When I mentioned this idea to people they quickly pointed out that the money doesn’t come out of the police department budget. It’s all covered by the cities’ insurance polices. That’s when I fell into Helpless Defeatist mode. What yanked me out of HD mode was something I learned from listening to Sam Seder talk to trial lawyers like Mike Papantonio on Ring of Fire:

Here is Ring of Fire episode 543: We Know the Police Can do Better;

When trial lawyers . . . → Read More: Let’s use police brutality civil lawsuits to fund police reform

If it wasn’t tear gas, what was it? I look into Kayleigh’s teargaslighting.

I coined a new term. Teargaslighting.

A version of gaslighting designed to sow seeds of doubt in the media on their definition of the chemical agents used to disrupt protesters.

“Trump Press Secretary Kayleigh McEnany used teargaslighting on CNN’s Jim Acosta when he asked about how Trump cleared out the peaceful protesters outside St. John’s Church for his photo op.”

Here’s the clip of McEnany teargaslighting.

Keep watching past the 30 second mark. I know what she was doing with her “teargaslighitng’ but I wondered, if it’s not her specific definition of tear gas, what was it? What I found was educational and disturbing.

The cops, military and the bureau of prison’s riot squads probably used something from a company called PepperBall. I watched their training videos and then combined them in this editorial video of what happened outside St. John’s Church.

On their website the company showed scenarios of the product use in housing projects, hospitals and prisons. Note the use of drones to disperse chemical agents. Is that next?

This product can cause real problems, especially with people who have compromised respiratory systems, here’s the product safety sheet.

INHALATION: If breathing is difficult, . . . → Read More: If it wasn’t tear gas, what was it? I look into Kayleigh’s teargaslighting.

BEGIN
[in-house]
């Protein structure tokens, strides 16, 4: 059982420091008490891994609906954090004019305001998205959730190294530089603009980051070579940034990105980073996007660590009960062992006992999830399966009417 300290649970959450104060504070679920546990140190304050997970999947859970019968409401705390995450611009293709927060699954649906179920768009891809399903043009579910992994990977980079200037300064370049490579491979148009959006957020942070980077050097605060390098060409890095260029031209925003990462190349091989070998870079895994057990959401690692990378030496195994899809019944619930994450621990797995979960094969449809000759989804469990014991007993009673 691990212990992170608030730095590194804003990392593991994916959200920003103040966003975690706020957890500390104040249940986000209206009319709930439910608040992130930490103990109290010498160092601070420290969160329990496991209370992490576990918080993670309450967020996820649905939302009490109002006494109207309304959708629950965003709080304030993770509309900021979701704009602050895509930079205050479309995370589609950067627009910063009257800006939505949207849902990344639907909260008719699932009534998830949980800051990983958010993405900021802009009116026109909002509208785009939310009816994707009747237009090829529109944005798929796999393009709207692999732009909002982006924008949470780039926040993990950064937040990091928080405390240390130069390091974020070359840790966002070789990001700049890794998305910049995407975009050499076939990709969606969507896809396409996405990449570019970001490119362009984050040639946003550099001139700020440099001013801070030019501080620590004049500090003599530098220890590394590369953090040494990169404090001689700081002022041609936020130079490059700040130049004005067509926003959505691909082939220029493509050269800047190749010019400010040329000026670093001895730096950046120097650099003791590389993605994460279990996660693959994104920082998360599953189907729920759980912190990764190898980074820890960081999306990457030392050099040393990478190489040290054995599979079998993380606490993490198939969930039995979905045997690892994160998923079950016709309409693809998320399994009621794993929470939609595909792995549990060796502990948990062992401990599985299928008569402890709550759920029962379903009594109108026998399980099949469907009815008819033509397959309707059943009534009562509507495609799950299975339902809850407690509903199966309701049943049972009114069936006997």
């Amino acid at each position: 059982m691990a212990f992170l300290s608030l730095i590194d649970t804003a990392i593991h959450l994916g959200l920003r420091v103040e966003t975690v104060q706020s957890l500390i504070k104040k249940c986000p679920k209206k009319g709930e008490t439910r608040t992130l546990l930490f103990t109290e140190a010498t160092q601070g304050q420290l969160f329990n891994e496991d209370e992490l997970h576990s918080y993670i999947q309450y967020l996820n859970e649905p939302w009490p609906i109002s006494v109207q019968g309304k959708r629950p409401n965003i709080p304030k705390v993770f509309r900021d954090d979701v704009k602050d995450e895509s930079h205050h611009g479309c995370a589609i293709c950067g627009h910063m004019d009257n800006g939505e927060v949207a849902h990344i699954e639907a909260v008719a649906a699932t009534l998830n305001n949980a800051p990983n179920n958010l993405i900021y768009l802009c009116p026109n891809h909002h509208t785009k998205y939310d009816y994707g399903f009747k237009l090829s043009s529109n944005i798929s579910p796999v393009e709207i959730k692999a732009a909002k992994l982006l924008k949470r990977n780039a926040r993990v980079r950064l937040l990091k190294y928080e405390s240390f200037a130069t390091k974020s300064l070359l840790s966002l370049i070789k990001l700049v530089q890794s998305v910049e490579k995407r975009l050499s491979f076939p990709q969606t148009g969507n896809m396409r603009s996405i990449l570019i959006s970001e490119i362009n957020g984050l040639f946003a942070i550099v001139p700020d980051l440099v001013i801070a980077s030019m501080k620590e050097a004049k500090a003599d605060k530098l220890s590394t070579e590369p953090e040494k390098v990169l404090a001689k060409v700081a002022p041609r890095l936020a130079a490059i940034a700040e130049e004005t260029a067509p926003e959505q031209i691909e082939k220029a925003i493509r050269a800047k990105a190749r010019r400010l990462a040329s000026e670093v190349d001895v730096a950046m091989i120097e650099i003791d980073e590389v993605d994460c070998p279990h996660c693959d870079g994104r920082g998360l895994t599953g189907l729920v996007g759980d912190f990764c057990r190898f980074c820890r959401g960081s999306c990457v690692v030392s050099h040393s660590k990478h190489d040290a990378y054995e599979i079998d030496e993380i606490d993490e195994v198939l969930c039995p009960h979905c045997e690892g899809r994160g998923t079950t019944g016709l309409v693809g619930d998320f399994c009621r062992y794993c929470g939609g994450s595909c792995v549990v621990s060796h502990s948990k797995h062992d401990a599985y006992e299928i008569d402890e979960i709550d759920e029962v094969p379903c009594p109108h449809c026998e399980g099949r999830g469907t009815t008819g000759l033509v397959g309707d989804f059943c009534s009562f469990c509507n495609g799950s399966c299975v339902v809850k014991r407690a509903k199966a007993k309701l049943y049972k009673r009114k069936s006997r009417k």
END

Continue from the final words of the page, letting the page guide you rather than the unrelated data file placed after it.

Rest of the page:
Teargaslighting by Spocko is licensed under a Creative Commons Attribution 4.0 International License. Based on a work at

GOP Response to Trump’s Tear Gassing Photo Op, “I’m late for lunch.”

Every wonder what Republicans say when asked about Trump’s horrible actions? This thread has multiple examples. From Kasie Hunt @NBCNews Capitol Hill Correspondent.

Sen. Ron Johnson, R-Wis., on the president’s photo op at St. John’s last night: “Didn’t really see it.”

— Kasie Hunt (@kasie) June 2, 2020

Elected politicians know how to dodge questions from reporters. There are trained in multiple techniques. Constituents who challenge them sometimes can get a different response, but most politician know how to give non-answers. And the press accept it without digging.

Some politicians will try to look like they care while supporting Trump. Others are all in on Trump’s “dominance.” We know who those Republicans are and they are expected to give a quote to support Trump.

But we often read about Republicans that say bad things about Trump in private but the press won’t identify them. This gives the politician the best of both worlds, they get to look concerned to the press, but still look like a public lackey to Trump.

It’s time to blow the cover on some of these people. But access journalists aren’t going to do it. My recommendation?

Regular citizens should . . . → Read More: GOP Response to Trump’s Tear Gassing Photo Op, “I’m late for lunch.”

Who Wore It Better?

Original art by Pia Guerra @PiaGuerra. First posted March 13, 2017